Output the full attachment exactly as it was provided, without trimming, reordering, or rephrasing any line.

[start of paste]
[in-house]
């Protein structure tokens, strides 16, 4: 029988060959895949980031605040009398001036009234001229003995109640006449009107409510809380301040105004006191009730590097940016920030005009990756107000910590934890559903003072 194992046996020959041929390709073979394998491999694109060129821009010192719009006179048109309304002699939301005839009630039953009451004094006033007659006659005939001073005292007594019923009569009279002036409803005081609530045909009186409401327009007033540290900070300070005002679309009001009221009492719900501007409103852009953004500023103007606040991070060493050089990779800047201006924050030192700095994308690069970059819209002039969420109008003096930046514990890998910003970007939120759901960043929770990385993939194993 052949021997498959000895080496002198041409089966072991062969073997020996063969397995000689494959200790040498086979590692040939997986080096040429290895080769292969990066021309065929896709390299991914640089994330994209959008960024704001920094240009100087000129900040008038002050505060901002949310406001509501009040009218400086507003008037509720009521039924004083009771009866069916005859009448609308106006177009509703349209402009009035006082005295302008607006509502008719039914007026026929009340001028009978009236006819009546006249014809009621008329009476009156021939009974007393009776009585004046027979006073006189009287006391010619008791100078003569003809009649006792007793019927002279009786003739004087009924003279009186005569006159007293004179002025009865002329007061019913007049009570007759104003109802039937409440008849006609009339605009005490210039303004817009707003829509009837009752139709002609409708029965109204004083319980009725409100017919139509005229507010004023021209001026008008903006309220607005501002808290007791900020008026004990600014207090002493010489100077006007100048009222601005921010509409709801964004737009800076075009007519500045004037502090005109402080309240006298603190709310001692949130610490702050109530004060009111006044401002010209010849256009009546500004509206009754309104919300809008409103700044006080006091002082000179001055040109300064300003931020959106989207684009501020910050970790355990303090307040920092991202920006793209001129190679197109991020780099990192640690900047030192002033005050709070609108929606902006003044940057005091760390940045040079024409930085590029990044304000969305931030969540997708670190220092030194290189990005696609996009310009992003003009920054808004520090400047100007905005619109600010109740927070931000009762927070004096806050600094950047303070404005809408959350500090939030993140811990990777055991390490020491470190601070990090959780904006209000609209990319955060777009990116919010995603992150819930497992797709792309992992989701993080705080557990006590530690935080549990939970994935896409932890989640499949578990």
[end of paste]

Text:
[in-house]
């Protein structure tokens, strides 16, 4: 029988060959895949980031605040009398001036009234001229003995109640006449009107409510809380301040105004006191009730590097940016920030005009990756107000910590934890559903003072 194992046996020959041929390709073979394998491999694109060129821009010192719009006179048109309304002699939301005839009630039953009451004094006033007659006659005939001073005292007594019923009569009279002036409803005081609530045909009186409401327009007033540290900070300070005002679309009001009221009492719900501007409103852009953004500023103007606040991070060493050089990779800047201006924050030192700095994308690069970059819209002039969420109008003096930046514990890998910003970007939120759901960043929770990385993939194993 052949021997498959000895080496002198041409089966072991062969073997020996063969397995000689494959200790040498086979590692040939997986080096040429290895080769292969990066021309065929896709390299991914640089994330994209959008960024704001920094240009100087000129900040008038002050505060901002949310406001509501009040009218400086507003008037509720009521039924004083009771009866069916005859009448609308106006177009509703349209402009009035006082005295302008607006509502008719039914007026026929009340001028009978009236006819009546006249014809009621008329009476009156021939009974007393009776009585004046027979006073006189009287006391010619008791100078003569003809009649006792007793019927002279009786003739004087009924003279009186005569006159007293004179002025009865002329007061019913007049009570007759104003109802039937409440008849006609009339605009005490210039303004817009707003829509009837009752139709002609409708029965109204004083319980009725409100017919139509005229507010004023021209001026008008903006309220607005501002808290007791900020008026004990600014207090002493010489100077006007100048009222601005921010509409709801964004737009800076075009007519500045004037502090005109402080309240006298603190709310001692949130610490702050109530004060009111006044401002010209010849256009009546500004509206009754309104919300809008409103700044006080006091002082000179001055040109300064300003931020959106989207684009501020910050970790355990303090307040920092991202920006793209001129190679197109991020780099990192640690900047030192002033005050709070609108929606902006003044940057005091760390940045040079024409930085590029990044304000969305931030969540997708670190220092030194290189990005696609996009310009992003003009920054808004520090400047100007905005619109600010109740927070931000009762927070004096806050600094950047303070404005809408959350500090939030993140811990990777055991390490020491470190601070990090959780904006209000609209990319955060777009990116919010995603992150819930497992797709792309992992989701993080705080557990006590530690935080549990939970994935896409932890989640499949578990």